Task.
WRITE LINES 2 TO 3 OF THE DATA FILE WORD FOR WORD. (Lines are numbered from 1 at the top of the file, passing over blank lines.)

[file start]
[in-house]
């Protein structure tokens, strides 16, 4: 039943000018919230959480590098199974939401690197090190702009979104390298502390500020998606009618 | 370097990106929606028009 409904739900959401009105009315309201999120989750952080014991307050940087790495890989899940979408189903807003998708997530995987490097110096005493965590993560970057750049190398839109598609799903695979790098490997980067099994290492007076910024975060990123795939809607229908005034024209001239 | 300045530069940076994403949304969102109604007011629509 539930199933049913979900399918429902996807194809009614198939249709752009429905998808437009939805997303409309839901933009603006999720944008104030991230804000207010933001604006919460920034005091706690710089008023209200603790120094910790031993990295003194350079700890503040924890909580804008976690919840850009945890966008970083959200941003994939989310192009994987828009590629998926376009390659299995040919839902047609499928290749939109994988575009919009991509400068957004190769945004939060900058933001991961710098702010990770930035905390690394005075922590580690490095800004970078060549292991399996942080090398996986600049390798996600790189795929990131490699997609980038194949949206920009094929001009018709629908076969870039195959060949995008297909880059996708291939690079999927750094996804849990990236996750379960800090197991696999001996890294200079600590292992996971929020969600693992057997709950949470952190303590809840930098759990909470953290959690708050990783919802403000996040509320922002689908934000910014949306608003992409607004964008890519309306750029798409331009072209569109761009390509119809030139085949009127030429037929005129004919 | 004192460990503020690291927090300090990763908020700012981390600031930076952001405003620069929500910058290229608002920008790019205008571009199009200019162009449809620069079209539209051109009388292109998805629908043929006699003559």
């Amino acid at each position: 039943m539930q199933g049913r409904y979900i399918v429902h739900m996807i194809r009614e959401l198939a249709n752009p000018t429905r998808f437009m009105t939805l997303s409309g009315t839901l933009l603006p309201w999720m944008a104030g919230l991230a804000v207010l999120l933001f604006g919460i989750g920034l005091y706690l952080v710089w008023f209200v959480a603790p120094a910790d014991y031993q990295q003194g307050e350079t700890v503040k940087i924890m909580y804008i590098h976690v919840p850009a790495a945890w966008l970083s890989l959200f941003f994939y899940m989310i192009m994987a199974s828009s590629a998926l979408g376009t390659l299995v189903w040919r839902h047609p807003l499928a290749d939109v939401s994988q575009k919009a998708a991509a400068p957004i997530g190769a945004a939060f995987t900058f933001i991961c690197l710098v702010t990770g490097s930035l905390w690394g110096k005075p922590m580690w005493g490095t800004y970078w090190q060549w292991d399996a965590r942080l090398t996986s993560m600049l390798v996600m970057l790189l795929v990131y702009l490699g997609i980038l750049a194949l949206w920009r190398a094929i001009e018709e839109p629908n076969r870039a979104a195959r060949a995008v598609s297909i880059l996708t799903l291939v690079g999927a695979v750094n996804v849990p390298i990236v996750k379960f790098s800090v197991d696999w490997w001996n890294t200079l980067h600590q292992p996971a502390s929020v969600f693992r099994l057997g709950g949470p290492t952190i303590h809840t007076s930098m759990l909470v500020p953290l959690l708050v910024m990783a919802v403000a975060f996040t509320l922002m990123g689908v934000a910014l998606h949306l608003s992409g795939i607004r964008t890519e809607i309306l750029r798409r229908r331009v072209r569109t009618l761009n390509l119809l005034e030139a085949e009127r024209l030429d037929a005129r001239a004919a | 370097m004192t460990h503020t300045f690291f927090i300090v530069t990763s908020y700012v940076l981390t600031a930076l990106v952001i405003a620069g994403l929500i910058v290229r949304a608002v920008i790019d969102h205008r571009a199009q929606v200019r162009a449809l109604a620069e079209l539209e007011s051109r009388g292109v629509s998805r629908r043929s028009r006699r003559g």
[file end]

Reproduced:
């Protein structure tokens, strides 16, 4: 039943000018919230959480590098199974939401690197090190702009979104390298502390500020998606009618 | 370097990106929606028009 409904739900959401009105009315309201999120989750952080014991307050940087790495890989899940979408189903807003998708997530995987490097110096005493965590993560970057750049190398839109598609799903695979790098490997980067099994290492007076910024975060990123795939809607229908005034024209001239 | 300045530069940076994403949304969102109604007011629509 539930199933049913979900399918429902996807194809009614198939249709752009429905998808437009939805997303409309839901933009603006999720944008104030991230804000207010933001604006919460920034005091706690710089008023209200603790120094910790031993990295003194350079700890503040924890909580804008976690919840850009945890966008970083959200941003994939989310192009994987828009590629998926376009390659299995040919839902047609499928290749939109994988575009919009991509400068957004190769945004939060900058933001991961710098702010990770930035905390690394005075922590580690490095800004970078060549292991399996942080090398996986600049390798996600790189795929990131490699997609980038194949949206920009094929001009018709629908076969870039195959060949995008297909880059996708291939690079999927750094996804849990990236996750379960800090197991696999001996890294200079600590292992996971929020969600693992057997709950949470952190303590809840930098759990909470953290959690708050990783919802403000996040509320922002689908934000910014949306608003992409607004964008890519309306750029798409331009072209569109761009390509119809030139085949009127030429037929005129004919 | 004192460990503020690291927090300090990763908020700012981390600031930076952001405003620069929500910058290229608002920008790019205008571009199009200019162009449809620069079209539209051109009388292109998805629908043929006699003559």
């Amino acid at each position: 039943m539930q199933g049913r409904y979900i399918v429902h739900m996807i194809r009614e959401l198939a249709n752009p000018t429905r998808f437009m009105t939805l997303s409309g009315t839901l933009l603006p309201w999720m944008a104030g919230l991230a804000v207010l999120l933001f604006g919460i989750g920034l005091y706690l952080v710089w008023f209200v959480a603790p120094a910790d014991y031993q990295q003194g307050e350079t700890v503040k940087i924890m909580y804008i590098h976690v919840p850009a790495a945890w966008l970083s890989l959200f941003f994939y899940m989310i192009m994987a199974s828009s590629a998926l979408g376009t390659l299995v189903w040919r839902h047609p807003l499928a290749d939109v939401s994988q575009k919009a998708a991509a400068p957004i997530g190769a945004a939060f995987t900058f933001i991961c690197l710098v702010t990770g490097s930035l905390w690394g110096k005075p922590m580690w005493g490095t800004y970078w090190q060549w292991d399996a965590r942080l090398t996986s993560m600049l390798v996600m970057l790189l795929v990131y702009l490699g997609i980038l750049a194949l949206w920009r190398a094929i001009e018709e839109p629908n076969r870039a979104a195959r060949a995008v598609s297909i880059l996708t799903l291939v690079g999927a695979v750094n996804v849990p390298i990236v996750k379960f790098s800090v197991d696999w490997w001996n890294t200079l980067h600590q292992p996971a502390s929020v969600f693992r099994l057997g709950g949470p290492t952190i303590h809840t007076s930098m759990l909470v500020p953290l959690l708050v910024m990783a919802v403000a975060f996040t509320l922002m990123g689908v934000a910014l998606h949306l608003s992409g795939i607004r964008t890519e809607i309306l750029r798409r229908r331009v072209r569109t009618l761009n390509l119809l005034e030139a085949e009127r024209l030429d037929a005129r001239a004919a | 370097m004192t460990h503020t300045f690291f927090i300090v530069t990763s908020y700012v940076l981390t600031a930076l990106v952001i405003a620069g994403l929500i910058v290229r949304a608002v920008i790019d969102h205008r571009a199009q929606v200019r162009a449809l109604a620069e079209l539209e007011s051109r009388g292109v629509s998805r629908r043929s028009r006699r003559g």